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Why the Lights Went Out: Reform in the South African Energy Sector

By Tracy Ledger (van der Heijden), for the University of Cape Town’s Graduate School of Development Policy and Practice

In 2019, Eskom’s narrative is a cry of victimhood, laying blame with government and municipalities for what has become a national energy crisis. In this 2013 PARI case study, Tracy Ledger lays out the bones of how the monolithic parastatal locked down control of South Africa’s energy generation, thereby creating the foundations for its current failures. The country’s current debacle is now, five years since this case study, whether to unbundle the energy giant into smaller, more responsive, more responsible parts.

In 2008, South Africa’s lights went out. Literally. Problems began in December 2005 when damage to the Koeberg nuclear power station resulted in power cuts in Western and Northern Cape. The situation deteriorated until, in October 2007, Eskom – South Africa’s public power utility – began to turn off power to areas throughout the country. The national grid almost crashed. If this had happened, the entire country would have been without electricity for several days.

Electricity can’t be stored – it is drawn directly from power stations via the national transmission grid. When demand exceeds supply, power stations begin to trip out, compounding loads on remaining stations. Should the overload continue, the entire system can collapse, resulting in a national blackout. In order to avoid this, system engineers ‘shed some load’ on the system by switching off parts of the national grid. This is normally done in rotation. In South Africa, the rolling blackouts of 2007 lasted for about two hours.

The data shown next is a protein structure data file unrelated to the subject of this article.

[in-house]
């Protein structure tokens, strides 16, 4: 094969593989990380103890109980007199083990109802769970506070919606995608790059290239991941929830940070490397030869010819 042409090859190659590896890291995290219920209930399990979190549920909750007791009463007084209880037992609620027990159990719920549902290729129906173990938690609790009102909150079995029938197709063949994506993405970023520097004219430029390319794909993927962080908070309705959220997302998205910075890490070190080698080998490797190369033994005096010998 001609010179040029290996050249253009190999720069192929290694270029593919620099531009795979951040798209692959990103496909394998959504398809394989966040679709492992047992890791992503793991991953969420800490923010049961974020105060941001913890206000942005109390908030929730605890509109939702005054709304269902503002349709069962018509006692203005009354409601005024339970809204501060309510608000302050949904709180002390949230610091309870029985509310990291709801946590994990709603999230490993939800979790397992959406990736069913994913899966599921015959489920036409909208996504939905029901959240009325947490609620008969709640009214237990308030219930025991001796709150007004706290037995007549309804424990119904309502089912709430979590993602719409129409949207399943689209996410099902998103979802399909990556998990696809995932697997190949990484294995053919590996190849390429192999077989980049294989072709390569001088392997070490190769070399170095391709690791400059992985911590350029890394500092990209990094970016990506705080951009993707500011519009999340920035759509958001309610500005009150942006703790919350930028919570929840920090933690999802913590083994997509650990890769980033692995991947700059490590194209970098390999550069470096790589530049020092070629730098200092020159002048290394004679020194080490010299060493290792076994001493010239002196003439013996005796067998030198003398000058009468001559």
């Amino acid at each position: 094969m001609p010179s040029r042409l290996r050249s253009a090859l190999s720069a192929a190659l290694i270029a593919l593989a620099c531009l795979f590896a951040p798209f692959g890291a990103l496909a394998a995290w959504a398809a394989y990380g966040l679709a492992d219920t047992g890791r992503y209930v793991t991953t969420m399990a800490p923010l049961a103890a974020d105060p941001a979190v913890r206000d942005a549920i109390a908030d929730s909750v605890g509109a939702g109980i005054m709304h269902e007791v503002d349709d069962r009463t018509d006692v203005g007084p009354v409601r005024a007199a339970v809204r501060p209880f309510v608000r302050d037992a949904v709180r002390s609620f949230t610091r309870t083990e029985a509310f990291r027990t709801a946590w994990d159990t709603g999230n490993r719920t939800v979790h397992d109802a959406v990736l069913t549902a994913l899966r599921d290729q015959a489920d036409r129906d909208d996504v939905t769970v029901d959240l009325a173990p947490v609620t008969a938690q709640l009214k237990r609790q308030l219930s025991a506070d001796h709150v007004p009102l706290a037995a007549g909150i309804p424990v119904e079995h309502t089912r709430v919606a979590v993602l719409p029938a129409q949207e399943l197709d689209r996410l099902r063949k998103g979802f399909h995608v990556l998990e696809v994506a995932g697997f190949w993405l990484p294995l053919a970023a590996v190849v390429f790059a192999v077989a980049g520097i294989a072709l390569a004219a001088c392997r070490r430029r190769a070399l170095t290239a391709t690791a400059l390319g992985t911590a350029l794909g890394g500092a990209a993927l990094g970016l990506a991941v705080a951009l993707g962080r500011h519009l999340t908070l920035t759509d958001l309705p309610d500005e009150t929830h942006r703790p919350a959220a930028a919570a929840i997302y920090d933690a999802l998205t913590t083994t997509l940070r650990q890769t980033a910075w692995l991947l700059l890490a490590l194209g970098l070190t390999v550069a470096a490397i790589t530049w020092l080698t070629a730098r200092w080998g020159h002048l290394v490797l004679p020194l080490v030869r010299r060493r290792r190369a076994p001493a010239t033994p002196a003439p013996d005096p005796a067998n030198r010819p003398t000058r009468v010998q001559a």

South Africans struggled to come to terms with a strange new lexicon. Terms like ‘rolling blackouts’, ‘power outages’ and ‘load shedding’ became part of the national discourse. Reflecting popular sentiment, a protest website entitled Eskomsucks.co.za declared: ‘Lets dispense with euphemistic Eskom-speak and stop talking about load-shedding. These are power cuts!’.

Everyone agreed that something serious had happened. The general secretary of the African National Congress (ANC), Gwede Mantashe, called it a ‘disaster on par with the AIDS epidemic’. In a rare public apology, President Thabo Mbeki stated that the government had erred by not listening to requests by Eskom to increase generation capacity.

South Africans were shocked and confused. Eskom was widely regarded as one of the leading power utilities
in the world. Indeed, as recently as 2001, Eskom won the Financial Times Global Power Company of the Year Award for its technical excellence in plant production, maintenance and operation. Moreover, the government had adopted a new blueprint for restructuring South Africa’s energy sector almost a decade previously. What had gone wrong?

Towards the end of October 2007, a quarter of Eskom’s generation capacity was out of commission. Cities were paralysed by traffic gridlocks. Food processing enterprises and supermarkets lost their stock. At least one person died on an operating table. On 25 January 2008 – a date known as Black Friday in the mining industry – gold and platinum mines were forced to stop all production for five days. Businesses, other organisations and households spent huge sums of money on auxiliary generators, and estimates of lost productivity ran into billions of rands. […]